‘Savages’ review

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Savages tells the tale of two best friends, hard-headed ex-soldier Chon (Taylor Kitsch) and chillaxed Buddhist Ben (Aaron Johnson) who, along with their communal girlfriend O (Blake Lively), start up a flourishing business cultivating and selling weed.

When they cross drug overlord – or rather, overlady – Elena (Salma Hayek), things take a turn for the violent and O is kidnapped, sending Ben and Chon on a bloody, explosive journey to get her back.

It seems to be a love story dressed up as a stoner-movie, only the love story isn’t between Chon, Ben and O, it’s between Chon and Ben. Kitsch and Johnson have great on-screen chemistry and play against each other well – Kitsch’s “cold metal” to Johnson’s “warm wood”, as O’s breathless narration tells us. The relationship is one of the things about Savages that really works. You invest in their characters, Kitsch talks as though he’s actually been through a war while Johnson, complete with Trustifarian dreadlocks, portrays Ben’s non-violent personality to great effect.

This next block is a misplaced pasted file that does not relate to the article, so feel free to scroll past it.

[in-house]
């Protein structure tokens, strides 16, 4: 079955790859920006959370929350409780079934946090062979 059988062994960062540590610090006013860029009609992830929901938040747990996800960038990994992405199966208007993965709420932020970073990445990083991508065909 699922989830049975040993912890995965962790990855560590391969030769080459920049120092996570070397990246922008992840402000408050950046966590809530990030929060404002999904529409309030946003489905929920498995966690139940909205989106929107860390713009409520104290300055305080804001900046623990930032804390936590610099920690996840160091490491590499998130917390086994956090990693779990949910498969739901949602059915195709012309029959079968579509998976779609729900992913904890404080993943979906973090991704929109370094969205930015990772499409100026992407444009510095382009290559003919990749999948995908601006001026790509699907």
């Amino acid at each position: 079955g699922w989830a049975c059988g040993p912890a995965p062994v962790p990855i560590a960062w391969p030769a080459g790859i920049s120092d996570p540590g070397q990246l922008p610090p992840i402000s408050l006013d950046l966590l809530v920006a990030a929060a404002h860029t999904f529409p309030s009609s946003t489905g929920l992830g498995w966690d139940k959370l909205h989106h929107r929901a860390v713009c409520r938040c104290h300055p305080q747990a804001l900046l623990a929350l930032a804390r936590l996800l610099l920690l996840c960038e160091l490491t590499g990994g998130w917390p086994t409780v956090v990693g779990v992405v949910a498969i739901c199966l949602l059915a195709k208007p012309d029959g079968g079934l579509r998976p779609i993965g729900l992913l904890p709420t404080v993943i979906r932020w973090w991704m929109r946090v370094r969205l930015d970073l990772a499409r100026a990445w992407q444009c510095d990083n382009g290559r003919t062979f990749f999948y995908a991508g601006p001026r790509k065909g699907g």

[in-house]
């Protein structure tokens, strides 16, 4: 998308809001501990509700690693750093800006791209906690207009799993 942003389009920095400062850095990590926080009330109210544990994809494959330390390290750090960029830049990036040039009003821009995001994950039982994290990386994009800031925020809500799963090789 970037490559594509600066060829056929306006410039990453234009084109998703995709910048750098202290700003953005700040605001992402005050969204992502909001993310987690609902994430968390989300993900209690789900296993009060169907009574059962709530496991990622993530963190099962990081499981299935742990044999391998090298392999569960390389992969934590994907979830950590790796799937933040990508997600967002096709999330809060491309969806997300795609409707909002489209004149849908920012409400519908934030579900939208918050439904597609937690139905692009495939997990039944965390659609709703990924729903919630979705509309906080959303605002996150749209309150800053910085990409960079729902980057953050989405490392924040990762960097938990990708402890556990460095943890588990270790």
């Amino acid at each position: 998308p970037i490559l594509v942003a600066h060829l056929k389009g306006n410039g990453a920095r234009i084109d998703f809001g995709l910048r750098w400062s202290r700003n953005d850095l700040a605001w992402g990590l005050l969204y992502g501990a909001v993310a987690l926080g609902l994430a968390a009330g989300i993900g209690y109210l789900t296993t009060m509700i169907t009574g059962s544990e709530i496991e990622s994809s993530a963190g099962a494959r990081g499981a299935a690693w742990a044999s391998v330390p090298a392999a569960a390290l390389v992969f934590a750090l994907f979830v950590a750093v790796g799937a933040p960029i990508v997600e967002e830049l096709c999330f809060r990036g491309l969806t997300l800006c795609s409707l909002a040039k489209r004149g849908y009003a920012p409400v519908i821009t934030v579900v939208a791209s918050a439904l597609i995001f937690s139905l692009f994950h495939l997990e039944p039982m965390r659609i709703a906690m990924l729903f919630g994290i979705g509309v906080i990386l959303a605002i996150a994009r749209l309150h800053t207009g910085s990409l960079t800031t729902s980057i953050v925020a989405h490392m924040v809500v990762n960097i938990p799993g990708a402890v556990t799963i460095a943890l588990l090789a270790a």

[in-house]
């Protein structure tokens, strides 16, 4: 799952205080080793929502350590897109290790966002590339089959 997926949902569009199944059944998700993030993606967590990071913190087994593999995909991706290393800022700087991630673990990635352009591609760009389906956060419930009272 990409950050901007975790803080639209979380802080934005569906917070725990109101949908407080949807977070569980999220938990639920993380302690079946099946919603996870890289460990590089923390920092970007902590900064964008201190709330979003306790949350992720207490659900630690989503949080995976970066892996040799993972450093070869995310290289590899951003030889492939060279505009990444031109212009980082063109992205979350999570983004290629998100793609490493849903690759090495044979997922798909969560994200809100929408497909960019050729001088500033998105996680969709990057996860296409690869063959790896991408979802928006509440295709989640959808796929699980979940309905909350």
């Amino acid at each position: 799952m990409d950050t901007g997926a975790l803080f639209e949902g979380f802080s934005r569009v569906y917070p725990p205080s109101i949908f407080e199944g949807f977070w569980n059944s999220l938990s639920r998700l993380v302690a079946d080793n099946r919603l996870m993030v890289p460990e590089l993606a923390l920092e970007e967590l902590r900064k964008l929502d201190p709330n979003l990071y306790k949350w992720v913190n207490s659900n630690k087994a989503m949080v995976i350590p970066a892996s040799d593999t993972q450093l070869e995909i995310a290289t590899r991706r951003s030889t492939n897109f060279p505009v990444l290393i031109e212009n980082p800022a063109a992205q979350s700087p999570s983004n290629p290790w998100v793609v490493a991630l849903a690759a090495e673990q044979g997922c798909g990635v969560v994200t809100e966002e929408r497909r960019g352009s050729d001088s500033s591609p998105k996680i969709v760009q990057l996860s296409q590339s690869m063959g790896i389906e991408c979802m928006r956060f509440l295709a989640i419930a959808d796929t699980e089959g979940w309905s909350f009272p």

What also works is Salma Hayek’s turn as Elena: psychotic, beautiful and loaded with attitude. She has no problem watching torture in her pyjamas or threatening to slit someone’s throat over dinner, all while having an undying desperate love for her only daughter. In fact, by the end she is the only character you feel for.

Benicio Del Toro could easily turn out to be one of this year’s best villains. Ridiculous hairstyle aside, he’s truly frightening. A scene where he leers over O and breathes dope-smoke into her mouth, leaving a gross string of saliva as he pulls away, makes the skin crawl. And a brief but chilling rape scene doesn’t help either.

Lively is the spanner in the works, unfortunately. Director Oliver Stone seems to want to keep reminding us how stunning the Gossip Girl star is by training the camera on her face for long periods of time, but sadly this doesn’t detract from the fact that O is unbelievably irritating. “I wanted to feel something real” she tells Elena at one point, sounding less like a drug-pedalling siren and more like a bratty teen who just wanted to piss her parents off. It boggles the mind as to why Ben and Chon would go to such lengths for this girl besides her looks.

The dialogue is also wincingly lame at times (see the cold metal/warm wood comparison from earlier) and the film as a whole tries too hard to be quirky (O’s entire voice over), but there’s still enough here for an entertaining night at the movies.

Released in UK cinemas on Friday 21st September 2012 by Universal Pictures.

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